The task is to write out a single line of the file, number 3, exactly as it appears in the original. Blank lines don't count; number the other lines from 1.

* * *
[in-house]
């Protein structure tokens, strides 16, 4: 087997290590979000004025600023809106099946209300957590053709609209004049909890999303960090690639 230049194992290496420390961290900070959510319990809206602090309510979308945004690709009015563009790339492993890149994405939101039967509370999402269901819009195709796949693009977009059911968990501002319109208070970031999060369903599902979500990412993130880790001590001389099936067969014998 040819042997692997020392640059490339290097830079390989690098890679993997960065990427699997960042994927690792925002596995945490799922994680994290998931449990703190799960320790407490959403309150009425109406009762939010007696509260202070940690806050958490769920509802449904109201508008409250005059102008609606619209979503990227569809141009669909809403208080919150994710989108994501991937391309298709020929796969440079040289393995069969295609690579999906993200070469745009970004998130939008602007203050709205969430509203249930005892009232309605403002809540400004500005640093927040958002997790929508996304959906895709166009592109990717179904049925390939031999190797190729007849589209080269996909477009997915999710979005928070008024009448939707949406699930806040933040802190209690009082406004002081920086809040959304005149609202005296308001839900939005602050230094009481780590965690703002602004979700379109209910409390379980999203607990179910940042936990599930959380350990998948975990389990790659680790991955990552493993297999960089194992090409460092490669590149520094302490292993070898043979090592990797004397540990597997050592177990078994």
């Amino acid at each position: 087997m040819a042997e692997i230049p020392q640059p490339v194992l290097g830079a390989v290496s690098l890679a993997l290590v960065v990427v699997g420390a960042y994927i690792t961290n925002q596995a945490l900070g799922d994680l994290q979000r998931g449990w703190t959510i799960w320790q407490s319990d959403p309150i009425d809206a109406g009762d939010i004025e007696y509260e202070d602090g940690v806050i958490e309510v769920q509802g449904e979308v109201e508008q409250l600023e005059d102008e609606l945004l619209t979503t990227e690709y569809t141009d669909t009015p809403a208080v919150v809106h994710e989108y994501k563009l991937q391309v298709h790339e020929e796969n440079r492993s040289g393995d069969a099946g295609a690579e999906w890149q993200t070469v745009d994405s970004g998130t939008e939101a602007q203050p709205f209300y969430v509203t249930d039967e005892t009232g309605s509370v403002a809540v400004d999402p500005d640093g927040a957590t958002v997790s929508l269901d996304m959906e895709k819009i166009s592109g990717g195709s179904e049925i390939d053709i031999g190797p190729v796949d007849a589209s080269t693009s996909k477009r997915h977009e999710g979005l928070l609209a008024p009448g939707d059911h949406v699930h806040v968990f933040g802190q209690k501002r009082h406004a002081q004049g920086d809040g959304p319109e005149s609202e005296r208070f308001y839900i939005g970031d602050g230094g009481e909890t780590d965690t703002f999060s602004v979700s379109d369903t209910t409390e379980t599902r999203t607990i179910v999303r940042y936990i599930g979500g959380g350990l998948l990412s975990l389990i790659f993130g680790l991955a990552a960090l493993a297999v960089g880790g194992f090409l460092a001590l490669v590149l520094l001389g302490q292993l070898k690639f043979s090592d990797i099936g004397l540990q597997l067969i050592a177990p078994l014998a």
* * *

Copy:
């Amino acid at each position: 087997m040819a042997e692997i230049p020392q640059p490339v194992l290097g830079a390989v290496s690098l890679a993997l290590v960065v990427v699997g420390a960042y994927i690792t961290n925002q596995a945490l900070g799922d994680l994290q979000r998931g449990w703190t959510i799960w320790q407490s319990d959403p309150i009425d809206a109406g009762d939010i004025e007696y509260e202070d602090g940690v806050i958490e309510v769920q509802g449904e979308v109201e508008q409250l600023e005059d102008e609606l945004l619209t979503t990227e690709y569809t141009d669909t009015p809403a208080v919150v809106h994710e989108y994501k563009l991937q391309v298709h790339e020929e796969n440079r492993s040289g393995d069969a099946g295609a690579e999906w890149q993200t070469v745009d994405s970004g998130t939008e939101a602007q203050p709205f209300y969430v509203t249930d039967e005892t009232g309605s509370v403002a809540v400004d999402p500005d640093g927040a957590t958002v997790s929508l269901d996304m959906e895709k819009i166009s592109g990717g195709s179904e049925i390939d053709i031999g190797p190729v796949d007849a589209s080269t693009s996909k477009r997915h977009e999710g979005l928070l609209a008024p009448g939707d059911h949406v699930h806040v968990f933040g802190q209690k501002r009082h406004a002081q004049g920086d809040g959304p319109e005149s609202e005296r208070f308001y839900i939005g970031d602050g230094g009481e909890t780590d965690t703002f999060s602004v979700s379109d369903t209910t409390e379980t599902r999203t607990i179910v999303r940042y936990i599930g979500g959380g350990l998948l990412s975990l389990i790659f993130g680790l991955a990552a960090l493993a297999v960089g880790g194992f090409l460092a001590l490669v590149l520094l001389g302490q292993l070898k690639f043979s090592d990797i099936g004397l540990q597997l067969i050592a177990p078994l014998a």